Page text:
Presumed US War Remains Begin Journey Home From South Korea

090200+0000/AFP

PYEONGTAEK, South Korea (AP) — Decades after the end of the Korean War in 1953, the remains of dozens of presumed U.S. war dead began their journey home following a repatriation ceremony in South Korea on Wednesday.

North Korea handed over the remains in 55 boxes last week and allowed a U.S. military transport plane to move them to the U.S. Osan Air Base near Seoul in South Korea.

While it was an apparent goodwill gesture by North Korea toward the United States, the return comes amid growing skepticism about whether the North will follow through on its pledge of nuclear disarmament.

Hundreds of U.S. and South Korean troops gathered at a hanger at the Osan base for the repatriation ceremony, which included a rifle salute and the playing of the U.S. and South Korean national anthems and dirges in front of the U.N. flag-covered metal cases containing the remains.

After the ceremony, the remains were moved one by one to transport planes which will fly them to Hawaii, where they will undergo an in-depth forensic analysis, in some cases using mitochondrial DNA profiles, at a Defense Department laboratory to establish identifications. U.S. Defense Secretary Jim Mattis said last week that the return of the 55 boxes was a positive step but not a guarantee that the bones are American.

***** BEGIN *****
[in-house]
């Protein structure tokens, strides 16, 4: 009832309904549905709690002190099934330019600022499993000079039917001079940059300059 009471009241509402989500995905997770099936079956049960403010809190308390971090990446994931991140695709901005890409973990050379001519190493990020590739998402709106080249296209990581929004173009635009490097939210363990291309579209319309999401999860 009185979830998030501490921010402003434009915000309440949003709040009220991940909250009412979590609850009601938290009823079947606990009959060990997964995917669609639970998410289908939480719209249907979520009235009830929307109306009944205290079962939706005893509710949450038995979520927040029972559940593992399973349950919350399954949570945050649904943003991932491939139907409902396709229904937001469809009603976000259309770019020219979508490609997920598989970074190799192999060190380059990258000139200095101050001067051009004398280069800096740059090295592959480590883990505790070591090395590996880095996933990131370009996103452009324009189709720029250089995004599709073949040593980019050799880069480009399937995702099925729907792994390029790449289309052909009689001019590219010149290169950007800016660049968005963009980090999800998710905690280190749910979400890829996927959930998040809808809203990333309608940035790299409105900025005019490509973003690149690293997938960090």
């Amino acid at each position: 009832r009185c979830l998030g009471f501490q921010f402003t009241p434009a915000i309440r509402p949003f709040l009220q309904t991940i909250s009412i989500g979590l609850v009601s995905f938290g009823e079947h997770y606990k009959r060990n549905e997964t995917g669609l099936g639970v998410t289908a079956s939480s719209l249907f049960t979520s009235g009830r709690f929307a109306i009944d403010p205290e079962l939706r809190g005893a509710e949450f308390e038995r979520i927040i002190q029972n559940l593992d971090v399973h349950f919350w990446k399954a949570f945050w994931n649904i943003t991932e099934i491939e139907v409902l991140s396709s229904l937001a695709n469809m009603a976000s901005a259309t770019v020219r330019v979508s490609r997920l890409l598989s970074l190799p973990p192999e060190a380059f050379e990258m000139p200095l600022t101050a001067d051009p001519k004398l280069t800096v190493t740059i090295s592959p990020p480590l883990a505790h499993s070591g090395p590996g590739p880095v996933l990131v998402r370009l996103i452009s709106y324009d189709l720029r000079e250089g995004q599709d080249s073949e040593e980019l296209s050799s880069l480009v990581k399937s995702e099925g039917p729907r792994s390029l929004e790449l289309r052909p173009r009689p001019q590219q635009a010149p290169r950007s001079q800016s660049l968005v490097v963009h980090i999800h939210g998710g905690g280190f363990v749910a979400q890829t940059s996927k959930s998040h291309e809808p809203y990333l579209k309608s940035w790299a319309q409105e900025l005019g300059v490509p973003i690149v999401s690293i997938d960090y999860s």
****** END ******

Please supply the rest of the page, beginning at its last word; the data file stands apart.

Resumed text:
Vice President Mike Pence, the son of a Korean War veteran, is to fly to Hawaii for what the military calls an “honorable carry ceremony” marking the arrival of remains to American soil.

The repatriation is a breakthrough in a long-stalled U.S. effort to obtain war remains from North Korea. About 7,700 U.S. soldiers are listed as missing from the 1950-53 Korean War, and 5,300 of the remains are believed to still be in North Korea.

“The remains received from North Korea are being handled with the utmost care and respect by professional historians, forensic scientists, uniformed personnel and government officials,” the U.S.-led U.N. Command said in a statement. It said it “never leaves troops behind, living or deceased, and will continue the mission of repatriation until every service member returns home.”

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